Using data science to tackle problems in neuroscience, computer vision and medical imaging

Faculty profile: Carlos Fernandez-Granda

Interview by ML Ball

Assistant Professor of Mathematics Carlos Fernandez-Granda has recently joined the faculty of the Courant Institute of Mathematical Science and the Center for Data Science and is currently teaching “Statistical and Mathematical Methods,” a required course for the MS in Data Science. A native of Madrid, Fernandez-Granda earned his Ph.D. in Electrical Engineering from Stanford University, his M.S. in Applied Mathematics (Machine Learning and Computer Vision) from École Normale Supérieure de Cachan (Paris) and engineering degrees from Universidad Politécnica de Madrid and École des Mines (Paris).

This fall, you’re teaching an introductory course for the statistical and mathematical methods needed for data science. Are you enjoying it?

Yes, I’m enjoying teaching very much. The point of the course is to give students a background in probability, statistics, linear algebra and optimization so they can understand more advanced algorithms in machine learning and data science. Most of the students are going for their master’s so even though in the beginning the material is not that complicated, I try to treat it at a more rigorous level than what they have probably seen in undergrad. I give them a practical viewpoint of the subjects but also tell them about the more theoretical aspects so they will know both.

I got really lucky when I was assigned this course because it combines some of the subjects that I like the most — specifically, probability and linear algebra. Also, a lot of my research is in optimization so it’s a very good fit. I’m writing my own notes because there isn’t really a book that comprises all of the basic math you need for data science. I’m really enjoying teaching this subject which is basic but can be quite tricky. I think it’s important for students to get it right in order to understand more advanced algorithms.

What interests you about probability, statistics, linear algebra and optimization?

They are all crucial to data science. Probability, I find, is a very useful way of dealing with uncertainty and partial knowledge in a principled way. Linear algebra allows us to build linear models with intuitive geometric interpretations. Statistics enables us to extract conclusions from data and examine the accuracy of those conclusions. Regarding optimization, maybe ten to twenty years ago, not a lot of people doing a master’s in statistics would learn very much optimization but now it’s becoming increasingly important, as it allows us to use more flexible and complex models. Students need to have strong foundations in each of these four areas in order to understand the different approaches to data science which they will be exposed to in the program.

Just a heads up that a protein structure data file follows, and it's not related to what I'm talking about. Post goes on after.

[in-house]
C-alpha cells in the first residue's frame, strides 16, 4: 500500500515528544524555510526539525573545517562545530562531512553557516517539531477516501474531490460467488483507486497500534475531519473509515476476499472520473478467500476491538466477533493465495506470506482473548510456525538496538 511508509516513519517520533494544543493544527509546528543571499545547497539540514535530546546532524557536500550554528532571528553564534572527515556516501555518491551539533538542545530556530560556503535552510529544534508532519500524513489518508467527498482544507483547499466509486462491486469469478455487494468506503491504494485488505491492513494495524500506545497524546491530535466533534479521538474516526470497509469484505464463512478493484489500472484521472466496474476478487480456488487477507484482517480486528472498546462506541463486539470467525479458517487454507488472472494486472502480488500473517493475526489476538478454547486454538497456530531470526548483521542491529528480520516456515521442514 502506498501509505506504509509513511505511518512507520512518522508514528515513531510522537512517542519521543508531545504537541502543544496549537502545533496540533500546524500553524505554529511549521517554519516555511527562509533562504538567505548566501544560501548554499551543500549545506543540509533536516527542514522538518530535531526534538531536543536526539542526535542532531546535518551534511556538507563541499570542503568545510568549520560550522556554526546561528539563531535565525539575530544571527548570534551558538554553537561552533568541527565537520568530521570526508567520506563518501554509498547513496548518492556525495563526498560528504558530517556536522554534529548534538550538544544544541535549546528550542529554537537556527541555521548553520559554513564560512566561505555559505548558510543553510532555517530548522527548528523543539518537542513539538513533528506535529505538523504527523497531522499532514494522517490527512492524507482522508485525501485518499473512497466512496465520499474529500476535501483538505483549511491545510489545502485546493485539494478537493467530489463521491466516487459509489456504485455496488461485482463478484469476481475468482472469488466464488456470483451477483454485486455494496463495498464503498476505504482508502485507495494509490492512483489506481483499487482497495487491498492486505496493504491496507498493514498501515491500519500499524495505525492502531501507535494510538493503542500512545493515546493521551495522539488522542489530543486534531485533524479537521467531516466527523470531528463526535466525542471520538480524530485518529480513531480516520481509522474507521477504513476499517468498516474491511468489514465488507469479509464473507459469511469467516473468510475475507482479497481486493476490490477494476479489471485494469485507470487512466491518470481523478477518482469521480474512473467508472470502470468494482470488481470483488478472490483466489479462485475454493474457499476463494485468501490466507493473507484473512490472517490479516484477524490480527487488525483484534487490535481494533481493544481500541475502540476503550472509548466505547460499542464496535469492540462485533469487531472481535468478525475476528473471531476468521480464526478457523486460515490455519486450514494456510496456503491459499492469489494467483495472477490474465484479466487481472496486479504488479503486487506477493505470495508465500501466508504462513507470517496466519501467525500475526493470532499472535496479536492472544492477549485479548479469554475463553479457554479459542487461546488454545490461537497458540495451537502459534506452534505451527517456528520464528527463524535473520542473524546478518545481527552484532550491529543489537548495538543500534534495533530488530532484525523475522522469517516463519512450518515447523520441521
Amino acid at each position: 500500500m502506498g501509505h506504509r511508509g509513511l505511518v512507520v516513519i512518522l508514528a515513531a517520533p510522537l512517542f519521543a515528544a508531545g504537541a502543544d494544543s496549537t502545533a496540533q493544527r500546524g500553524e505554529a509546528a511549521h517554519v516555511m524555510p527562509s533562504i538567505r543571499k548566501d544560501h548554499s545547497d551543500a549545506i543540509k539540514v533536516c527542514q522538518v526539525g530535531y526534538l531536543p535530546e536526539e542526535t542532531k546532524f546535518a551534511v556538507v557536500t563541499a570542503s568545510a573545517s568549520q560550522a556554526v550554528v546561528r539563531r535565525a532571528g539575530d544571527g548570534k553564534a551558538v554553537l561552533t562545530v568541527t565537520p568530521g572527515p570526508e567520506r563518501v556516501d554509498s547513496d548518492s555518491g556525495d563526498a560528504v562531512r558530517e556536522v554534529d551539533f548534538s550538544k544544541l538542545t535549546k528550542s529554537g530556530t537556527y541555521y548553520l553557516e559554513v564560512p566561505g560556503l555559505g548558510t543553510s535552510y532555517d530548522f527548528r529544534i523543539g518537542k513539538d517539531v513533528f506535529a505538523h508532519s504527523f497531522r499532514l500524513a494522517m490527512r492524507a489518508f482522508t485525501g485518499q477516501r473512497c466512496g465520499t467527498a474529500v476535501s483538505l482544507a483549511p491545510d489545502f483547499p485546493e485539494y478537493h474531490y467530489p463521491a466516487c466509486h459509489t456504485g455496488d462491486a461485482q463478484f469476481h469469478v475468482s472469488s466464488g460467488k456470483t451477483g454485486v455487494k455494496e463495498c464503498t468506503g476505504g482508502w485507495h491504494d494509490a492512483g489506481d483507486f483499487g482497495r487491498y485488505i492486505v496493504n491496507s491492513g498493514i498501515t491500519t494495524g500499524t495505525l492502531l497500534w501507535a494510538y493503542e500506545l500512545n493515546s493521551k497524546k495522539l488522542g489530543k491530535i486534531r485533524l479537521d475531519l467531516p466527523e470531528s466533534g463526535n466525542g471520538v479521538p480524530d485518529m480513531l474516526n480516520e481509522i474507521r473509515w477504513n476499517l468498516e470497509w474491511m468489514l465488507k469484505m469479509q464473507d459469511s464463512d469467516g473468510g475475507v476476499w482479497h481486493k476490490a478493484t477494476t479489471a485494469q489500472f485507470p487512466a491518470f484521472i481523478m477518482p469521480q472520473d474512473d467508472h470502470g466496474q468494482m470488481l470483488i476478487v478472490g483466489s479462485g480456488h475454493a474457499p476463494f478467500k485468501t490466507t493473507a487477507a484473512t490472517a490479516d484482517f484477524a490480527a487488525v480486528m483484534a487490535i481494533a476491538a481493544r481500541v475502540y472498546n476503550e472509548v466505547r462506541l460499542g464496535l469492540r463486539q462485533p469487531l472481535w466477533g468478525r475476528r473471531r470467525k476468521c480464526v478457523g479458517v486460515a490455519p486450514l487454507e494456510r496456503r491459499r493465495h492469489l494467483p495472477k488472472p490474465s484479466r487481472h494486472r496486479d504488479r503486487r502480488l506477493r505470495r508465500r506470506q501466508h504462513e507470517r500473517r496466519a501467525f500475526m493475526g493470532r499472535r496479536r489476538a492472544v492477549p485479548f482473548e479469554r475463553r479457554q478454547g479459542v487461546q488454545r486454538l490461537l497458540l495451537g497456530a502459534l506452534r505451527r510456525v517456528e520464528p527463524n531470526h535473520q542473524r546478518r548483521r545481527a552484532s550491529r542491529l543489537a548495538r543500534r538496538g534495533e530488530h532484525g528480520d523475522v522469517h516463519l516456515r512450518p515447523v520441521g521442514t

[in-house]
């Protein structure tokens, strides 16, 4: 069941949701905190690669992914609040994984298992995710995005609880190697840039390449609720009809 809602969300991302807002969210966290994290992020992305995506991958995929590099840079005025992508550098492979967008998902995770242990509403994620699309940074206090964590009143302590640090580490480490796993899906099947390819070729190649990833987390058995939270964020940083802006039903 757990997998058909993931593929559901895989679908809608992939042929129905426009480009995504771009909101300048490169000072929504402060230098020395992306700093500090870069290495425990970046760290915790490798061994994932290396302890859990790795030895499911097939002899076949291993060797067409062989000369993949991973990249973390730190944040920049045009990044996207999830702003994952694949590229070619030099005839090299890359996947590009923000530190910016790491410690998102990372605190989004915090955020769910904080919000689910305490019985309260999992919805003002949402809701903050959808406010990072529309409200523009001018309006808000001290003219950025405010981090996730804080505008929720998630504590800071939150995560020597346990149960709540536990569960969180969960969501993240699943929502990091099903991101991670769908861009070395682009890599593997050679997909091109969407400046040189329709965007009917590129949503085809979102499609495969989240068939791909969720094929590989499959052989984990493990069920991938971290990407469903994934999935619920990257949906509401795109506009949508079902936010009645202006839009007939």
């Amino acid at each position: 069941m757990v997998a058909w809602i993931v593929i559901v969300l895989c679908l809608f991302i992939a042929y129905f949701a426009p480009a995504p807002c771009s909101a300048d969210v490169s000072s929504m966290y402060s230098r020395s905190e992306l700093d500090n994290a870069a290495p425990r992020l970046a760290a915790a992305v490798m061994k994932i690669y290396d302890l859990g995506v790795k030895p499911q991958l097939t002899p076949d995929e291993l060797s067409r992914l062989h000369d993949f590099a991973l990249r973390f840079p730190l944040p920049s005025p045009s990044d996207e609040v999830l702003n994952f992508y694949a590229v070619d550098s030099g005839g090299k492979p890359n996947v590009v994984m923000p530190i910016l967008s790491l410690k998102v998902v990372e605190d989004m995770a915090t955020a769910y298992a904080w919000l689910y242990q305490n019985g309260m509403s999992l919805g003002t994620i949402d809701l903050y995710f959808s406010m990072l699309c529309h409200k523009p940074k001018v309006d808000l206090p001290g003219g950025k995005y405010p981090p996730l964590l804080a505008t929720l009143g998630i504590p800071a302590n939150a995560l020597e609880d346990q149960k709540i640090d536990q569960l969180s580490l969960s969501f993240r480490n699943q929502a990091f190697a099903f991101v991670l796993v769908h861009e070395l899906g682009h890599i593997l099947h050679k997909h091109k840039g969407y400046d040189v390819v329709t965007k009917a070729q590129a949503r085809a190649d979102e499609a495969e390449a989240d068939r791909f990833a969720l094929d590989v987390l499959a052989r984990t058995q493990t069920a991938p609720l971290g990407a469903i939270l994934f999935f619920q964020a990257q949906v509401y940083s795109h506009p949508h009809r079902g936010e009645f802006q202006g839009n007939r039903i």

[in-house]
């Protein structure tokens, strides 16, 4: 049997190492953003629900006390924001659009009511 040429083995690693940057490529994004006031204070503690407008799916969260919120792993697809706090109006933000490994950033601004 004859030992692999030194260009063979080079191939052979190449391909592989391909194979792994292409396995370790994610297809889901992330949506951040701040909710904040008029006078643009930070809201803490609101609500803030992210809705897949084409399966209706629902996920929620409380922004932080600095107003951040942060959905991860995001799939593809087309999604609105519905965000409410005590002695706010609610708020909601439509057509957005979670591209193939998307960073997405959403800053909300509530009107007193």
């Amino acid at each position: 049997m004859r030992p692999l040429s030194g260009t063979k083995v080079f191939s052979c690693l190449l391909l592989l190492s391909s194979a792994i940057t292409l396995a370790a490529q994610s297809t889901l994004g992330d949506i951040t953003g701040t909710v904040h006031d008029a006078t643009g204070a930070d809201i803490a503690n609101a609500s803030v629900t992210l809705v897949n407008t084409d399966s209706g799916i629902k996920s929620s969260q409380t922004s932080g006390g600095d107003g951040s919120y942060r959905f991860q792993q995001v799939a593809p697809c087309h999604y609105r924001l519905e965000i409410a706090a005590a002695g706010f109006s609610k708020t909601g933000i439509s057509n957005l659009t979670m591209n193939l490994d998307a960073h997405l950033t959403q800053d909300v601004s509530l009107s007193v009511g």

How did your background prepare you for your current work?

I grew up in Madrid; my father was an electrical engineer and my mother was a doctor. In high school, I was mainly interested in literature, but I ended up doing my undergrad in electrical engineering. In Spain, it’s common for good students to go into electrical engineering because it’s prestigious academically, like physics in Germany. Fortunately, I really liked the math and programming courses so it turned out alright. It also allowed me to do the last year and a half in Paris at l’École des Mines, which was a great opportunity.

École des Mines was mainly geared toward management or finance. Since I wanted to learn about machine learning, artificial intelligence and computer vision, I did a masters at École Normale at the same time. That’s when I discovered that I really like these areas. Then I did my master’s thesis at Philips in Germany on magnetic resonance imaging and really enjoyed that very much. I liked the application but realized I didn’t know as much as I wanted to about the theoretical framework that underlies some of the algorithms, which is why I decided to go for a Ph.D.